Reflection on 5 K-12 Technology Trends for 2010

found this THE Journal article via TuckSoon’s blog, and thought perhaps i can write some thoughts as well. haven been able to post much meaningful things to this space for a long while … the five (5) trends:

1. eBooks Will Continue to Proliferate
i’m not sure how popular eBooks are with our youth or in our classrooms. personally i dont own one, nor like to own one at this point in time. staring at a monitor/screen whole day long a work is enough for me, no more screen per se; plus an eBook is still not built for quick browsing; reliant on power source is always an issue for any electronic device. if u’re like me who likes to use a pen/pencil/highlighters to draw/scribble in a (text)book, or even to fold pages of a book as bookmarks, an eBook doesnt seem to be able to meet my needs. last but not least, i’m worried for our world-class myopia rate among youth.

improving presentation aside, as mentioned in the article, i think an eBook will really be of value and not just electronic paper, if any content in the book will seamlessly link me to the larger community, as large as the internet, as close as my study mates. ideas can be exchanged, explored and clarified while one reads from an eBook. perhaps the eBook techonology has reached this stage and i’m totally unaware of it? utterly possible. if so, i would like to play with one and explore its capabilities for learning and teaching in the classroom.

2. Netbook Functionality Will Grow
we juz gotten ourselves an acer aspireone recently, as the price was too attractive to be missed on a purchase-with-purchase deal. after using so many different laptops all these years, i only like three things abt a netbook (1) lightweight (2) long battery life (3) relatively cheap full-capability computing device (not suitable for CPU or graphics intensive application though). i’m not quite sure what other functionality the author hopes to see, but personally if a netbook can be turned into a TabletPC with stylus input (not touchscreen type, e.g. kohjinsha, asus t91; but TC1100 for e.g.). if the true tabletPC stylus input capability is extended to the netbook, it would allow for an additional way for students to interact with the device.

3. More Teachers Will Use Interactive Whiteboards
anyone who’s been into a classroom can testify the importance of a black/whiteboard. however, the ‘light speed’ development of ICT doesnt seem to quite catch up with this one single piece of ‘educational technology’ in our classroom. personally, i would be most happy if more teachers have the chance to access and use an IWB in his/her classroom. though some may argue that an IWB promotes mostly frontal teaching, well, i would say frontal teaching wont go away even if there isnt the IWB. it’s a change in the pedagogy of the teacher that should be looked into, and i believe an IWB will be able to find it’s place for any methodology/pedagogy a teacher chooses to adopt. here’s a lesson i had cooked while imagining i had an IWB in the classroom. yes, the sad fact is i have never had the chance to teach in a classroom with IWB.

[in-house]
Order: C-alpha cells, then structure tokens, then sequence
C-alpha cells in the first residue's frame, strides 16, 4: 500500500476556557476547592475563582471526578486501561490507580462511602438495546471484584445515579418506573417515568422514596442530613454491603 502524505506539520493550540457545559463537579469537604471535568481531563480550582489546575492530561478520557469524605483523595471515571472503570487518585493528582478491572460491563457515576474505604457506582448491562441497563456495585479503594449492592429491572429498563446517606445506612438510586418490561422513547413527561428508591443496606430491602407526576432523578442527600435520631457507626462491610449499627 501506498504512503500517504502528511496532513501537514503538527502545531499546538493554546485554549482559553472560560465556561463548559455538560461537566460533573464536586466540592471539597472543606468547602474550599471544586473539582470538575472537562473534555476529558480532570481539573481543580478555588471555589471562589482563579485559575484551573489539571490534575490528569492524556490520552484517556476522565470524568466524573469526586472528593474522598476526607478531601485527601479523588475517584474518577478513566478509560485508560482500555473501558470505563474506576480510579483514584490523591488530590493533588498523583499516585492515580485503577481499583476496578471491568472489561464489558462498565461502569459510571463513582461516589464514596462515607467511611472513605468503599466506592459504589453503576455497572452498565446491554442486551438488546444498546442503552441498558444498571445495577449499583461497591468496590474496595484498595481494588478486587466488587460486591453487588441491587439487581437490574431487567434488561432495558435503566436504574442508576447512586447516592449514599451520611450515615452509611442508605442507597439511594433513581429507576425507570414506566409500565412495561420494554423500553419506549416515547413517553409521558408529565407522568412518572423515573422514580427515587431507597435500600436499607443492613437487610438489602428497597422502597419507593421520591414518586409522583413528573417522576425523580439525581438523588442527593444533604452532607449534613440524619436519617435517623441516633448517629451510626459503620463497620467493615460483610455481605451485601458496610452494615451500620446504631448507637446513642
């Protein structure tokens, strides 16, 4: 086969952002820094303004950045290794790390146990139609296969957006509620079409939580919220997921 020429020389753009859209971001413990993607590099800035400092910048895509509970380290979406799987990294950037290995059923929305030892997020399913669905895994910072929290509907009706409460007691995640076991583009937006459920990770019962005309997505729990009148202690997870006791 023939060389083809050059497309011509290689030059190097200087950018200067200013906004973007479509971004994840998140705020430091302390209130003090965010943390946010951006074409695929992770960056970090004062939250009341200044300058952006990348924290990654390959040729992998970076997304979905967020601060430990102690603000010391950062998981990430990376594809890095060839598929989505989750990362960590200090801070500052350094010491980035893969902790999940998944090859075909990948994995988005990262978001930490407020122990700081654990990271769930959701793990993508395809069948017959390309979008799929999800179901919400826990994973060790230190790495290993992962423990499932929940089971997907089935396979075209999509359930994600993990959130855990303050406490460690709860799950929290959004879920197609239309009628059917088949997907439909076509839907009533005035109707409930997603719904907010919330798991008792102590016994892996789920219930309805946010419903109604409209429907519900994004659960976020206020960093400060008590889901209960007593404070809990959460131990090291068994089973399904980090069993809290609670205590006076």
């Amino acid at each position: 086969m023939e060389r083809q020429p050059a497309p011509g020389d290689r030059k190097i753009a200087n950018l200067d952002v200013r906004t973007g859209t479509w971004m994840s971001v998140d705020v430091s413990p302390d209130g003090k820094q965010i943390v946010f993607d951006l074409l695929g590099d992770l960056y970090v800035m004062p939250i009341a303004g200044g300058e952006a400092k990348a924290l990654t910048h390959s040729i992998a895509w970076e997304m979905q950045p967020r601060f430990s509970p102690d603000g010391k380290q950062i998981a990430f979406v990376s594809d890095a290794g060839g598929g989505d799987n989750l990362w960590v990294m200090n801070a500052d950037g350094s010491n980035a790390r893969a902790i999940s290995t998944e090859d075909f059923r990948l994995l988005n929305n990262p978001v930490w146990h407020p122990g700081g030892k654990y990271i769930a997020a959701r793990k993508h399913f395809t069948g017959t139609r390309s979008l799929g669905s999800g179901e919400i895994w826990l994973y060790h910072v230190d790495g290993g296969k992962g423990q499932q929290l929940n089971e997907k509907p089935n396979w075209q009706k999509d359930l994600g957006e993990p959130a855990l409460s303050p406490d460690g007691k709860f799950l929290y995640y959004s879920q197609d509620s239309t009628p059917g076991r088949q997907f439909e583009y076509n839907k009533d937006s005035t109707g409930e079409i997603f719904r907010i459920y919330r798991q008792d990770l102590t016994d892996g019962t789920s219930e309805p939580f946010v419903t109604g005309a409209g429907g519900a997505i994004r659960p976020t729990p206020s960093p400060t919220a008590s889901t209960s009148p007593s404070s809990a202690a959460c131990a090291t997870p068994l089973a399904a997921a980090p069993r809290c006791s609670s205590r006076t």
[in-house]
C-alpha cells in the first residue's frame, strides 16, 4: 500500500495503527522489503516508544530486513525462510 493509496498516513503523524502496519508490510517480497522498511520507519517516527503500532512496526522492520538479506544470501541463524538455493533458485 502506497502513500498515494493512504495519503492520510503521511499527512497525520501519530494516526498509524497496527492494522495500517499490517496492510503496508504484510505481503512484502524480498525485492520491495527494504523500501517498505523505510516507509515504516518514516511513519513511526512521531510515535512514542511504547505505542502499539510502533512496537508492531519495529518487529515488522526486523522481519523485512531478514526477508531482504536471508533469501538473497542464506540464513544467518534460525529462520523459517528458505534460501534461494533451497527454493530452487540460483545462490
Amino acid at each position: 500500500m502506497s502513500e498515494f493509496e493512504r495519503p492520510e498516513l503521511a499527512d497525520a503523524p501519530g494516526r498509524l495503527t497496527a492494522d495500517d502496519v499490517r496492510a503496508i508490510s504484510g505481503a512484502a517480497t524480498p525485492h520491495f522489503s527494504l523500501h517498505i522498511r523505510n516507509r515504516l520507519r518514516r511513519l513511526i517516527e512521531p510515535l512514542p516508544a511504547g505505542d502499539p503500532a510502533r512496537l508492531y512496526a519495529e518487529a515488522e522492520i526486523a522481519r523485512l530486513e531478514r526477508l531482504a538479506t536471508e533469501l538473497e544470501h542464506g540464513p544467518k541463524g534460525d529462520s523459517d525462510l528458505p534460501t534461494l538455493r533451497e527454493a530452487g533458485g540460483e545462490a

4. Personal Devices Will Infiltrate the Classroom
this would be true if it’s not already been so. once again, the key question here is how a school and/or a teacher would harness the positive impact of such a trend. if i recall, most, if not all telcos, are allowing unlimited smses for their student plans. if only i can cheaply and easily acquire a device attached to my laptop that can receive sms responses from students, assessment for learning would be made an instantaneous reality. how nice (:

5. Technology Will Enable Tailored Curricula
reading from the article, i do not doubt the capability of our LMS vendors to further enhance their capabilities to track students’ performances. i think the difficulty for a teacher would be how can i manage these wealth of data (that’s a nice way to say data OVERLOADING). our teacher to student ratio is still far from the day (if this day will ever come) when a teacher can comfortably tailor his/her instructions to recognise the diverse capabilities and learning needs of individual students. it’s not a technological issue here, but a human plus a larger systemic and reality issue that we’re looking at over here.

…. it’s getting late … time to sleep … (:

3 Replies to “Reflection on 5 K-12 Technology Trends for 2010”

  1. Tailored curricula, yes, but the spread of technology in the classroom so often seems like a way to cope with trying to cut costs, rather than a true positive step. Cut the number of hours teaching, increase the number of students to lecturers, so you need to find a way to cut costs …

  2. mark: i agree with u that using more technology in hope that students can learn more on their own and teachers can teach less does not happen all too often in reality. it’ll probably results in cost cutting, or perhaps more income (from more students intake, less lecturers employed?) in the long run. but the quality of teaching and learning would be compromised, wouldnt it? (:

  3. YH, Merry Christmas and thanks for linking up 😀

    As mentioned in my blog, technology should be an enabler to customized curriculum. However, very often teachers design lessons trying to ‘bundle in’ technology instead of integrating into curriculum. Which is why to some educators, using technology in classroom seemed to be doing for the sake of doing.

    Trends aside, it is always good to remind ourselves no matter how advanced ebooks, netbooks, IWB and personal devices are, the most important lesson is to use these technologies appropriately and effectively in teaching and learning 🙂

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